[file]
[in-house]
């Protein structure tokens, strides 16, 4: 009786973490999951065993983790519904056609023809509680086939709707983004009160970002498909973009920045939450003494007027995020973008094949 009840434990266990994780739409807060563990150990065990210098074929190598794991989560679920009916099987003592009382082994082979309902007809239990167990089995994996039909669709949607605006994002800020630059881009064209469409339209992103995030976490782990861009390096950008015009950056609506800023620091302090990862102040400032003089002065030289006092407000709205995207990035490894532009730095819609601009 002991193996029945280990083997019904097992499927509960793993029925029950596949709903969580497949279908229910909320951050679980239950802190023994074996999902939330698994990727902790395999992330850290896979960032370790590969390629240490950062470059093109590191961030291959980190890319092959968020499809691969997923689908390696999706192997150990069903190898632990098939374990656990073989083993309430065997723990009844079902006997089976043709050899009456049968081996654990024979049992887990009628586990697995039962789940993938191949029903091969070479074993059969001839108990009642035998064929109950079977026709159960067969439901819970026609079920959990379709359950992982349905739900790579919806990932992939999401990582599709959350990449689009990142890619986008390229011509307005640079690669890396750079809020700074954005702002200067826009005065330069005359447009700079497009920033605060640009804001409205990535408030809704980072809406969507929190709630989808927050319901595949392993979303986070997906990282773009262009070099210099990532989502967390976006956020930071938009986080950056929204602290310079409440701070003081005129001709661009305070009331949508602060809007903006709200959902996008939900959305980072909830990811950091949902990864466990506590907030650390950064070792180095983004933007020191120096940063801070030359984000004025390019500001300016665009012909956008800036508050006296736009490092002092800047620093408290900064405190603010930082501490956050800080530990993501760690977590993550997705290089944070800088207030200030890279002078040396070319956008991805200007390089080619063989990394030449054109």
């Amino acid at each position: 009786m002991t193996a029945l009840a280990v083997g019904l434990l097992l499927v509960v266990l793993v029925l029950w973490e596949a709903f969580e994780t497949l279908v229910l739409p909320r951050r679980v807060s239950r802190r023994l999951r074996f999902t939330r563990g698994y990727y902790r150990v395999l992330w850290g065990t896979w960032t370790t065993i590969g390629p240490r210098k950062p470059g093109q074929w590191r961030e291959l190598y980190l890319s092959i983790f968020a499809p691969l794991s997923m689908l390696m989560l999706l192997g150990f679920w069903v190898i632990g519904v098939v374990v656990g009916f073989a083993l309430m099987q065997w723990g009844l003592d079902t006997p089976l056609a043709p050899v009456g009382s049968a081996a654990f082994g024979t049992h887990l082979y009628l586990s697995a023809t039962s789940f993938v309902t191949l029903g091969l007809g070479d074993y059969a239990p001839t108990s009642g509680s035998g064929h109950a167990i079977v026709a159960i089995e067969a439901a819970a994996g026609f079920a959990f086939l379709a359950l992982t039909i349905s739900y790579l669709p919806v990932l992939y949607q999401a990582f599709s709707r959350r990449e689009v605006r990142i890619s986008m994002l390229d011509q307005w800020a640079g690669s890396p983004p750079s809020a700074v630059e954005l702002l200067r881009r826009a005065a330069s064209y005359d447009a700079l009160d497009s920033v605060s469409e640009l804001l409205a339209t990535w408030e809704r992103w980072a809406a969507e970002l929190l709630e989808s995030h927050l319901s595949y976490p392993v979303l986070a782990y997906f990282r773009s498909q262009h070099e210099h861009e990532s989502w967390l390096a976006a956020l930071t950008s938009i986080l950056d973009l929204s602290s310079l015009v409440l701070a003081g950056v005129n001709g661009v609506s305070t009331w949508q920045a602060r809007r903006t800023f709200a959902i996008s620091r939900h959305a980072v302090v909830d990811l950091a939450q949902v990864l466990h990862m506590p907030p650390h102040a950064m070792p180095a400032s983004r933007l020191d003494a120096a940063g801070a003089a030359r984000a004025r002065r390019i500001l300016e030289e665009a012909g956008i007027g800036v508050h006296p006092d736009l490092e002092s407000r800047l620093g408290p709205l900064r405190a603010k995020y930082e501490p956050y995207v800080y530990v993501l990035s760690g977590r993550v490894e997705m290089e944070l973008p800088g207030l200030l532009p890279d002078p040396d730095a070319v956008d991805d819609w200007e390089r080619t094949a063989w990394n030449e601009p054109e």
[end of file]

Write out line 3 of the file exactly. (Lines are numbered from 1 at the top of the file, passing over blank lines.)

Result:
């Amino acid at each position: 009786m002991t193996a029945l009840a280990v083997g019904l434990l097992l499927v509960v266990l793993v029925l029950w973490e596949a709903f969580e994780t497949l279908v229910l739409p909320r951050r679980v807060s239950r802190r023994l999951r074996f999902t939330r563990g698994y990727y902790r150990v395999l992330w850290g065990t896979w960032t370790t065993i590969g390629p240490r210098k950062p470059g093109q074929w590191r961030e291959l190598y980190l890319s092959i983790f968020a499809p691969l794991s997923m689908l390696m989560l999706l192997g150990f679920w069903v190898i632990g519904v098939v374990v656990g009916f073989a083993l309430m099987q065997w723990g009844l003592d079902t006997p089976l056609a043709p050899v009456g009382s049968a081996a654990f082994g024979t049992h887990l082979y009628l586990s697995a023809t039962s789940f993938v309902t191949l029903g091969l007809g070479d074993y059969a239990p001839t108990s009642g509680s035998g064929h109950a167990i079977v026709a159960i089995e067969a439901a819970a994996g026609f079920a959990f086939l379709a359950l992982t039909i349905s739900y790579l669709p919806v990932l992939y949607q999401a990582f599709s709707r959350r990449e689009v605006r990142i890619s986008m994002l390229d011509q307005w800020a640079g690669s890396p983004p750079s809020a700074v630059e954005l702002l200067r881009r826009a005065a330069s064209y005359d447009a700079l009160d497009s920033v605060s469409e640009l804001l409205a339209t990535w408030e809704r992103w980072a809406a969507e970002l929190l709630e989808s995030h927050l319901s595949y976490p392993v979303l986070a782990y997906f990282r773009s498909q262009h070099e210099h861009e990532s989502w967390l390096a976006a956020l930071t950008s938009i986080l950056d973009l929204s602290s310079l015009v409440l701070a003081g950056v005129n001709g661009v609506s305070t009331w949508q920045a602060r809007r903006t800023f709200a959902i996008s620091r939900h959305a980072v302090v909830d990811l950091a939450q949902v990864l466990h990862m506590p907030p650390h102040a950064m070792p180095a400032s983004r933007l020191d003494a120096a940063g801070a003089a030359r984000a004025r002065r390019i500001l300016e030289e665009a012909g956008i007027g800036v508050h006296p006092d736009l490092e002092s407000r800047l620093g408290p709205l900064r405190a603010k995020y930082e501490p956050y995207v800080y530990v993501l990035s760690g977590r993550v490894e997705m290089e944070l973008p800088g207030l200030l532009p890279d002078p040396d730095a070319v956008d991805d819609w200007e390089r080619t094949a063989w990394n030449e601009p054109e």